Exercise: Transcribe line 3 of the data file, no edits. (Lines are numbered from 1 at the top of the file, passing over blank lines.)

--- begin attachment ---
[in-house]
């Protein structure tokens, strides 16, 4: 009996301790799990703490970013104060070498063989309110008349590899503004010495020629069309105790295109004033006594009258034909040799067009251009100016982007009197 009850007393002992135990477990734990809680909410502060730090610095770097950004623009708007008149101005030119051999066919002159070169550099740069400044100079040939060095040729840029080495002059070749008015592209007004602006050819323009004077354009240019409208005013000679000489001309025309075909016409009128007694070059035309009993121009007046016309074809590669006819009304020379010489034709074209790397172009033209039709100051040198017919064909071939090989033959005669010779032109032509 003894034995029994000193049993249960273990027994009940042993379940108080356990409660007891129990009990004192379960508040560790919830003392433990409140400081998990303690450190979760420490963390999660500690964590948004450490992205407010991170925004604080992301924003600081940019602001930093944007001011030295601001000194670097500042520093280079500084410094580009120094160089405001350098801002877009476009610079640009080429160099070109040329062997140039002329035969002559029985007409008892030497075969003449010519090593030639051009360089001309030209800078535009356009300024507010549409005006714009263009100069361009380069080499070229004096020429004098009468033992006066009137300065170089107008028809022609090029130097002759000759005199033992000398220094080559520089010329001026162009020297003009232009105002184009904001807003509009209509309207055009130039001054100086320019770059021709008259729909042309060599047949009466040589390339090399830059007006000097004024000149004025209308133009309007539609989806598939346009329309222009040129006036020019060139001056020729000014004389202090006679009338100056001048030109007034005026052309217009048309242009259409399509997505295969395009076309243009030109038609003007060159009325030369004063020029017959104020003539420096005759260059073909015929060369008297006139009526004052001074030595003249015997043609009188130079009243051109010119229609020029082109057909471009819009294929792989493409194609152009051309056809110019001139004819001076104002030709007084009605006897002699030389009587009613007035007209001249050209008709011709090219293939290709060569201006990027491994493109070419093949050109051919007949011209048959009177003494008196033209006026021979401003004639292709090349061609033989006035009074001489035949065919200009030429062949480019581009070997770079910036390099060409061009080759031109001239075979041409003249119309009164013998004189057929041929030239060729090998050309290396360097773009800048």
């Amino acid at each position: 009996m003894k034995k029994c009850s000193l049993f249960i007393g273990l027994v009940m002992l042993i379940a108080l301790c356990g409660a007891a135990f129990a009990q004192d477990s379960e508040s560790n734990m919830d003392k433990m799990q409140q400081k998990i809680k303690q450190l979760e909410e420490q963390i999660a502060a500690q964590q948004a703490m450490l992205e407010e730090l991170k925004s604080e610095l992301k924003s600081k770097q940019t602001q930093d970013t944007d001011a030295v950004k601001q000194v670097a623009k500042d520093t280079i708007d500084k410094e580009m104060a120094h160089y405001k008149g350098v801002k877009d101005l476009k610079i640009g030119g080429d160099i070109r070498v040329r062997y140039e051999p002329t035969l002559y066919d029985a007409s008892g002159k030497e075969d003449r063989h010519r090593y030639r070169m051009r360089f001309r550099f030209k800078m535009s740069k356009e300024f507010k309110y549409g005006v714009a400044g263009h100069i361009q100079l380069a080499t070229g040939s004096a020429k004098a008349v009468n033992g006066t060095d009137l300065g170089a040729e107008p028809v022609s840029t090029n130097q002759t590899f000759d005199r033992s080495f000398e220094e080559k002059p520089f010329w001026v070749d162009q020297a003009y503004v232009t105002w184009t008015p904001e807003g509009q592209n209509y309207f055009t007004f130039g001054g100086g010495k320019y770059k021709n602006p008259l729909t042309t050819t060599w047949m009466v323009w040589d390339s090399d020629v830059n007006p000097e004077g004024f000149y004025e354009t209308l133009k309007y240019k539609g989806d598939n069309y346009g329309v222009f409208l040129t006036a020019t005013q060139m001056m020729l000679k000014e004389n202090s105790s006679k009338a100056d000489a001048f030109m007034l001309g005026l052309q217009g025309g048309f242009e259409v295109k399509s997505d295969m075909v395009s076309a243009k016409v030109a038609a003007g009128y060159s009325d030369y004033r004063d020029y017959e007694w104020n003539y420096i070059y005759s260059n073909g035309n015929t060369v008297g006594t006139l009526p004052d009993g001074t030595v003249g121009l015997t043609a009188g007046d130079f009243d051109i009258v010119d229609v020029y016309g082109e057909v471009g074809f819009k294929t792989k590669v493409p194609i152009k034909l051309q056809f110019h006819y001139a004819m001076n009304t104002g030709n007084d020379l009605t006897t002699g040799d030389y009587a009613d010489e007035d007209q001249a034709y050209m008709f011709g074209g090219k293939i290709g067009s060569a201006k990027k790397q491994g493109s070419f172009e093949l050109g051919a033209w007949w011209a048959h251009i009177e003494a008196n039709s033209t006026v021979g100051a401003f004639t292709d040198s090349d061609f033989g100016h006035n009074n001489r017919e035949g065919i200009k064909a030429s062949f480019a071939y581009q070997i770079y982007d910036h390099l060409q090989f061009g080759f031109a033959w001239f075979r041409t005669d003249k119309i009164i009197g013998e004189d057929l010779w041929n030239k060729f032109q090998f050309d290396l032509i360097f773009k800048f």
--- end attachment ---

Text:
């Amino acid at each position: 009996m003894k034995k029994c009850s000193l049993f249960i007393g273990l027994v009940m002992l042993i379940a108080l301790c356990g409660a007891a135990f129990a009990q004192d477990s379960e508040s560790n734990m919830d003392k433990m799990q409140q400081k998990i809680k303690q450190l979760e909410e420490q963390i999660a502060a500690q964590q948004a703490m450490l992205e407010e730090l991170k925004s604080e610095l992301k924003s600081k770097q940019t602001q930093d970013t944007d001011a030295v950004k601001q000194v670097a623009k500042d520093t280079i708007d500084k410094e580009m104060a120094h160089y405001k008149g350098v801002k877009d101005l476009k610079i640009g030119g080429d160099i070109r070498v040329r062997y140039e051999p002329t035969l002559y066919d029985a007409s008892g002159k030497e075969d003449r063989h010519r090593y030639r070169m051009r360089f001309r550099f030209k800078m535009s740069k356009e300024f507010k309110y549409g005006v714009a400044g263009h100069i361009q100079l380069a080499t070229g040939s004096a020429k004098a008349v009468n033992g006066t060095d009137l300065g170089a040729e107008p028809v022609s840029t090029n130097q002759t590899f000759d005199r033992s080495f000398e220094e080559k002059p520089f010329w001026v070749d162009q020297a003009y503004v232009t105002w184009t008015p904001e807003g509009q592209n209509y309207f055009t007004f130039g001054g100086g010495k320019y770059k021709n602006p008259l729909t042309t050819t060599w047949m009466v323009w040589d390339s090399d020629v830059n007006p000097e004077g004024f000149y004025e354009t209308l133009k309007y240019k539609g989806d598939n069309y346009g329309v222009f409208l040129t006036a020019t005013q060139m001056m020729l000679k000014e004389n202090s105790s006679k009338a100056d000489a001048f030109m007034l001309g005026l052309q217009g025309g048309f242009e259409v295109k399509s997505d295969m075909v395009s076309a243009k016409v030109a038609a003007g009128y060159s009325d030369y004033r004063d020029y017959e007694w104020n003539y420096i070059y005759s260059n073909g035309n015929t060369v008297g006594t006139l009526p004052d009993g001074t030595v003249g121009l015997t043609a009188g007046d130079f009243d051109i009258v010119d229609v020029y016309g082109e057909v471009g074809f819009k294929t792989k590669v493409p194609i152009k034909l051309q056809f110019h006819y001139a004819m001076n009304t104002g030709n007084d020379l009605t006897t002699g040799d030389y009587a009613d010489e007035d007209q001249a034709y050209m008709f011709g074209g090219k293939i290709g067009s060569a201006k990027k790397q491994g493109s070419f172009e093949l050109g051919a033209w007949w011209a048959h251009i009177e003494a008196n039709s033209t006026v021979g100051a401003f004639t292709d040198s090349d061609f033989g100016h006035n009074n001489r017919e035949g065919i200009k064909a030429s062949f480019a071939y581009q070997i770079y982007d910036h390099l060409q090989f061009g080759f031109a033959w001239f075979r041409t005669d003249k119309i009164i009197g013998e004189d057929l010779w041929n030239k060729f032109q090998f050309d290396l032509i360097f773009k800048f």